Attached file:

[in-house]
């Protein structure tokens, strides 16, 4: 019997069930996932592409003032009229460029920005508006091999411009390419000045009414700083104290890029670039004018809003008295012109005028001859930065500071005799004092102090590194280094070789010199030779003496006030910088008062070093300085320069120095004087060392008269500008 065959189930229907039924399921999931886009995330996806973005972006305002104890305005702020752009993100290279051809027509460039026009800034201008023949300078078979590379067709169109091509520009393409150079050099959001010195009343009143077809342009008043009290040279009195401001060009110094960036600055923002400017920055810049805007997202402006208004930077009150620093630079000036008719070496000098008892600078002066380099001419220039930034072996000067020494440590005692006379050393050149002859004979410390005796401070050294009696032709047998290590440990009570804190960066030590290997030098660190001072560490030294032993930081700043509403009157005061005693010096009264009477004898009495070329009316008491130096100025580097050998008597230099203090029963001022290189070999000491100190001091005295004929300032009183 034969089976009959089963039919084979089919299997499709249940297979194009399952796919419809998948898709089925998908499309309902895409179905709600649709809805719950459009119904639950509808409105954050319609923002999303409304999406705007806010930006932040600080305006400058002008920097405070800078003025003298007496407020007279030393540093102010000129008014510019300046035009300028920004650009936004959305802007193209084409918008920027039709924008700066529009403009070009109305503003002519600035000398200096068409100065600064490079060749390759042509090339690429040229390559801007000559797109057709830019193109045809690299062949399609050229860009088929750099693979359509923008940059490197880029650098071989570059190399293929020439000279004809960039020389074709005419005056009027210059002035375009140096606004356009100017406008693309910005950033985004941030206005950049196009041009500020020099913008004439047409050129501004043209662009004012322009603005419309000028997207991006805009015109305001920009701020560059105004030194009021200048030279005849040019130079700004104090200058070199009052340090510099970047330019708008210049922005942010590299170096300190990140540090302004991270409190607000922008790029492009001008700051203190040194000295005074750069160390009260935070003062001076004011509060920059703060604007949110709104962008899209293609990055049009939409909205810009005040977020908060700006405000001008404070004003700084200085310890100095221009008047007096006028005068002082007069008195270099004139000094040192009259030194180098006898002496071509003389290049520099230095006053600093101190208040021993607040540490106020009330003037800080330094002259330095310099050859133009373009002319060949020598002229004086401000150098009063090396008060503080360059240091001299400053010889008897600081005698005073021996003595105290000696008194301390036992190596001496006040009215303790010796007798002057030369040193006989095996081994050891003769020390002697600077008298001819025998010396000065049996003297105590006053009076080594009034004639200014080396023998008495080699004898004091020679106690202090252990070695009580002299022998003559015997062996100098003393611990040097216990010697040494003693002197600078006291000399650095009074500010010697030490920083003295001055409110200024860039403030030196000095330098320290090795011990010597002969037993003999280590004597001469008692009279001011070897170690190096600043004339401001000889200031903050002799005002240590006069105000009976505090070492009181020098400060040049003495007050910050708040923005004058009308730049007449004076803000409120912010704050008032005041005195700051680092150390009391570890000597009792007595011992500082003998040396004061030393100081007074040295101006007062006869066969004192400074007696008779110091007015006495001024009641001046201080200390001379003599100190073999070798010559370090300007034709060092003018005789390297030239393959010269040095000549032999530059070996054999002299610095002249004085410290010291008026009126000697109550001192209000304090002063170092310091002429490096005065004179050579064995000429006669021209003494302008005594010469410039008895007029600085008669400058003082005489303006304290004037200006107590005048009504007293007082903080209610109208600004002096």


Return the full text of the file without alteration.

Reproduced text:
[in-house]
């Protein structure tokens, strides 16, 4: 019997069930996932592409003032009229460029920005508006091999411009390419000045009414700083104290890029670039004018809003008295012109005028001859930065500071005799004092102090590194280094070789010199030779003496006030910088008062070093300085320069120095004087060392008269500008 065959189930229907039924399921999931886009995330996806973005972006305002104890305005702020752009993100290279051809027509460039026009800034201008023949300078078979590379067709169109091509520009393409150079050099959001010195009343009143077809342009008043009290040279009195401001060009110094960036600055923002400017920055810049805007997202402006208004930077009150620093630079000036008719070496000098008892600078002066380099001419220039930034072996000067020494440590005692006379050393050149002859004979410390005796401070050294009696032709047998290590440990009570804190960066030590290997030098660190001072560490030294032993930081700043509403009157005061005693010096009264009477004898009495070329009316008491130096100025580097050998008597230099203090029963001022290189070999000491100190001091005295004929300032009183 034969089976009959089963039919084979089919299997499709249940297979194009399952796919419809998948898709089925998908499309309902895409179905709600649709809805719950459009119904639950509808409105954050319609923002999303409304999406705007806010930006932040600080305006400058002008920097405070800078003025003298007496407020007279030393540093102010000129008014510019300046035009300028920004650009936004959305802007193209084409918008920027039709924008700066529009403009070009109305503003002519600035000398200096068409100065600064490079060749390759042509090339690429040229390559801007000559797109057709830019193109045809690299062949399609050229860009088929750099693979359509923008940059490197880029650098071989570059190399293929020439000279004809960039020389074709005419005056009027210059002035375009140096606004356009100017406008693309910005950033985004941030206005950049196009041009500020020099913008004439047409050129501004043209662009004012322009603005419309000028997207991006805009015109305001920009701020560059105004030194009021200048030279005849040019130079700004104090200058070199009052340090510099970047330019708008210049922005942010590299170096300190990140540090302004991270409190607000922008790029492009001008700051203190040194000295005074750069160390009260935070003062001076004011509060920059703060604007949110709104962008899209293609990055049009939409909205810009005040977020908060700006405000001008404070004003700084200085310890100095221009008047007096006028005068002082007069008195270099004139000094040192009259030194180098006898002496071509003389290049520099230095006053600093101190208040021993607040540490106020009330003037800080330094002259330095310099050859133009373009002319060949020598002229004086401000150098009063090396008060503080360059240091001299400053010889008897600081005698005073021996003595105290000696008194301390036992190596001496006040009215303790010796007798002057030369040193006989095996081994050891003769020390002697600077008298001819025998010396000065049996003297105590006053009076080594009034004639200014080396023998008495080699004898004091020679106690202090252990070695009580002299022998003559015997062996100098003393611990040097216990010697040494003693002197600078006291000399650095009074500010010697030490920083003295001055409110200024860039403030030196000095330098320290090795011990010597002969037993003999280590004597001469008692009279001011070897170690190096600043004339401001000889200031903050002799005002240590006069105000009976505090070492009181020098400060040049003495007050910050708040923005004058009308730049007449004076803000409120912010704050008032005041005195700051680092150390009391570890000597009792007595011992500082003998040396004061030393100081007074040295101006007062006869066969004192400074007696008779110091007015006495001024009641001046201080200390001379003599100190073999070798010559370090300007034709060092003018005789390297030239393959010269040095000549032999530059070996054999002299610095002249004085410290010291008026009126000697109550001192209000304090002063170092310091002429490096005065004179050579064995000429006669021209003494302008005594010469410039008895007029600085008669400058003082005489303006304290004037200006107590005048009504007293007082903080209610109208600004002096």